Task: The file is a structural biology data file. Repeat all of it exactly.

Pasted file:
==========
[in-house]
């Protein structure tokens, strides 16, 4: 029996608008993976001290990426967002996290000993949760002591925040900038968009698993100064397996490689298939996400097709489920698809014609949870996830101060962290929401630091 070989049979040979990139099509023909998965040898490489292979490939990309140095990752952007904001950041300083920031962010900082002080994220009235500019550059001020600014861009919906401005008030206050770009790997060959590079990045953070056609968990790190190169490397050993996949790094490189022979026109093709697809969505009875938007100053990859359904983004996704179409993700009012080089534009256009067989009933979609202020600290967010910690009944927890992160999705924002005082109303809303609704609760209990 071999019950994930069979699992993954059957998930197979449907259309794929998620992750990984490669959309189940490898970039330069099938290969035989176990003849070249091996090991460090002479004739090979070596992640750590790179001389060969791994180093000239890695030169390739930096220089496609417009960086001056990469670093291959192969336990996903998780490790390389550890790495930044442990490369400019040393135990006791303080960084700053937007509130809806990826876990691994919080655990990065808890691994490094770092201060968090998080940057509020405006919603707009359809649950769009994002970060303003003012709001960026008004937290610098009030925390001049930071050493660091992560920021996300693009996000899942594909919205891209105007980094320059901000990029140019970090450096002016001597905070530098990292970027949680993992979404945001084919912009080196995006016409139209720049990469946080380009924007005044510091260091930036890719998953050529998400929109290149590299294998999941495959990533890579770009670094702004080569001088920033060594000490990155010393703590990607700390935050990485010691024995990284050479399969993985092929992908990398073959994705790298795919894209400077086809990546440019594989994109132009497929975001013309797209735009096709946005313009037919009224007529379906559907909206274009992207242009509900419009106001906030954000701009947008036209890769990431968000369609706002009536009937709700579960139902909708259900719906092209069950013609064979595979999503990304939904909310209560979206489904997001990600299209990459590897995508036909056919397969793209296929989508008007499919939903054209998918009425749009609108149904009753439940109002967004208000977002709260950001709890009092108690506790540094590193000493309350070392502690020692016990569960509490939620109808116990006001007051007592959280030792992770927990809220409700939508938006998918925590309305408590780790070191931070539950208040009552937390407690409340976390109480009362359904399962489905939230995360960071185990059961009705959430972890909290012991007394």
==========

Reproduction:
[in-house]
């Protein structure tokens, strides 16, 4: 029996608008993976001290990426967002996290000993949760002591925040900038968009698993100064397996490689298939996400097709489920698809014609949870996830101060962290929401630091 070989049979040979990139099509023909998965040898490489292979490939990309140095990752952007904001950041300083920031962010900082002080994220009235500019550059001020600014861009919906401005008030206050770009790997060959590079990045953070056609968990790190190169490397050993996949790094490189022979026109093709697809969505009875938007100053990859359904983004996704179409993700009012080089534009256009067989009933979609202020600290967010910690009944927890992160999705924002005082109303809303609704609760209990 071999019950994930069979699992993954059957998930197979449907259309794929998620992750990984490669959309189940490898970039330069099938290969035989176990003849070249091996090991460090002479004739090979070596992640750590790179001389060969791994180093000239890695030169390739930096220089496609417009960086001056990469670093291959192969336990996903998780490790390389550890790495930044442990490369400019040393135990006791303080960084700053937007509130809806990826876990691994919080655990990065808890691994490094770092201060968090998080940057509020405006919603707009359809649950769009994002970060303003003012709001960026008004937290610098009030925390001049930071050493660091992560920021996300693009996000899942594909919205891209105007980094320059901000990029140019970090450096002016001597905070530098990292970027949680993992979404945001084919912009080196995006016409139209720049990469946080380009924007005044510091260091930036890719998953050529998400929109290149590299294998999941495959990533890579770009670094702004080569001088920033060594000490990155010393703590990607700390935050990485010691024995990284050479399969993985092929992908990398073959994705790298795919894209400077086809990546440019594989994109132009497929975001013309797209735009096709946005313009037919009224007529379906559907909206274009992207242009509900419009106001906030954000701009947008036209890769990431968000369609706002009536009937709700579960139902909708259900719906092209069950013609064979595979999503990304939904909310209560979206489904997001990600299209990459590897995508036909056919397969793209296929989508008007499919939903054209998918009425749009609108149904009753439940109002967004208000977002709260950001709890009092108690506790540094590193000493309350070392502690020692016990569960509490939620109808116990006001007051007592959280030792992770927990809220409700939508938006998918925590309305408590780790070191931070539950208040009552937390407690409340976390109480009362359904399962489905939230995360960071185990059961009705959430972890909290012991007394």